If any or all of those fibroids get too large—as small as a pea to as large as a small watermelon—the debilitating symptoms can make completing daily activities extremely difficult.

In addition, fibroids are so common that if you have several symptoms like the ones mentioned above, your chances of having them are high. Naturally, such a diagnosis catches women off guard, especially when they’re experiencing less obvious symptoms such as cramps, fatigue, nausea, dizziness, and fever.

They likely chalk these symptoms up to general pain that comes with getting older or feeling sick. But a trip to the gynecologist typically says otherwise: it’s fibroid pain.

Sadly, fibroid pain gets worse and some can lead to more complicated issues if not treated promptly.

Why Are Fibroids So Painful?

Fibroid growth is attributed to hormones, birth control pills, and foods like processed meat, salty foods, and high-fat dairy products. According to the Office on Women’s Health, estrogen and progesterone stimulate the development of the uterine lining during each menstrual cycle in preparation for pregnancy. This causes fibroids to swell.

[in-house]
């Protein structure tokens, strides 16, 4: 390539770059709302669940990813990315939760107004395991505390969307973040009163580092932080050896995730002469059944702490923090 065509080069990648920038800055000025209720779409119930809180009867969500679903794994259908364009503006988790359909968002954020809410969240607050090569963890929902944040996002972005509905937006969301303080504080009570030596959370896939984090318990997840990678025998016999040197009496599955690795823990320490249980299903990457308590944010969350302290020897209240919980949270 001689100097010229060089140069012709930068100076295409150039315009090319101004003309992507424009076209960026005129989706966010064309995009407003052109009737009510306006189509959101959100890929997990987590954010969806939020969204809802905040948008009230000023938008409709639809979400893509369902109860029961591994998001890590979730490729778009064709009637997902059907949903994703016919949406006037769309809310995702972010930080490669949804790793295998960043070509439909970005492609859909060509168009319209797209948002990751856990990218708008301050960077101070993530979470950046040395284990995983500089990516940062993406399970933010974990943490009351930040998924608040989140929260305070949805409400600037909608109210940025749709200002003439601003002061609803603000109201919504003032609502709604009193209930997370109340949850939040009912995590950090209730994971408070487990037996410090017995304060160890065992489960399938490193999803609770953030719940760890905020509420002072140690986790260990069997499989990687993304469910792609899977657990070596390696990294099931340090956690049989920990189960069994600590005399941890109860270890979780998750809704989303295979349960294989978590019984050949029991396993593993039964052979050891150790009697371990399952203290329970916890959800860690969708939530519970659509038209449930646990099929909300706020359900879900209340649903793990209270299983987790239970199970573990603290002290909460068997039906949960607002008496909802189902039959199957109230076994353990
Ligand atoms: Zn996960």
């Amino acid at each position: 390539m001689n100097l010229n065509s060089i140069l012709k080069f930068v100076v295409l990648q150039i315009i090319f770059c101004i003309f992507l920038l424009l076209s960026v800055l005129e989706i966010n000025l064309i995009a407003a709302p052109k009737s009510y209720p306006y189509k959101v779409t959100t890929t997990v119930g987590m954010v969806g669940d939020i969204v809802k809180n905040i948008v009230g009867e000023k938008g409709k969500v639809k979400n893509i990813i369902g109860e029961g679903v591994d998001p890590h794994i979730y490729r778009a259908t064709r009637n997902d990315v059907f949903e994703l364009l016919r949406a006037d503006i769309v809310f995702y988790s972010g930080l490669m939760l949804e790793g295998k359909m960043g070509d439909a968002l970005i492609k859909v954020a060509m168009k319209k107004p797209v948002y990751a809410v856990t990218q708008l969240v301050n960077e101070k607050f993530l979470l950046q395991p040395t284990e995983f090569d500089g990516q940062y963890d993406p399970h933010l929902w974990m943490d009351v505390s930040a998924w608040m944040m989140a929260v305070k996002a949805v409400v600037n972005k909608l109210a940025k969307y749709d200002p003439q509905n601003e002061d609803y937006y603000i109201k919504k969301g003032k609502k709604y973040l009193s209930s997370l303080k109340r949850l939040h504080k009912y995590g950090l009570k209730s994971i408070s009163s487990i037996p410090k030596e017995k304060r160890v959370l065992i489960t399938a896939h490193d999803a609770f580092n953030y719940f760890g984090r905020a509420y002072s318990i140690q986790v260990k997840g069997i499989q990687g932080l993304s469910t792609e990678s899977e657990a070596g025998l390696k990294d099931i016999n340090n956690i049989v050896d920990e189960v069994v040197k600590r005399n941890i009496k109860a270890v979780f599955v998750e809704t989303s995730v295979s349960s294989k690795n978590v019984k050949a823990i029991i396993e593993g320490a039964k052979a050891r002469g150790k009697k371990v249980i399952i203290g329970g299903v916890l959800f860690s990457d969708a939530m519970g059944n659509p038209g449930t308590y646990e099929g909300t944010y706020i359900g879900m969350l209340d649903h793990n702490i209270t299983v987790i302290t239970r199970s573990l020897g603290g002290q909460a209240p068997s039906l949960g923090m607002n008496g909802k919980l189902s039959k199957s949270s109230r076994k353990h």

As for why fibroids are so painful, there are a variety of reasons:

  1. They’ve outgrown their blood supply — Fibroids have a limited blood supply and exhaust it as they grow. As the fibroid degenerates, it causes many of the painful symptoms above.
  2. Location — Any fibroid located inside the uterine walls (intramural fibroids) or just underneath the uterine lining (submucosal fibroids) can force abnormal changes to the uterus’ shape, causing pain, pressure, heavy bleeding, and other complications. Fibroids that grow outside the uterus (subserosal fibroids) generally press against the bladder, rectum, and other organs. Fibroids that sit on sciatic nerves can cause back pain, too.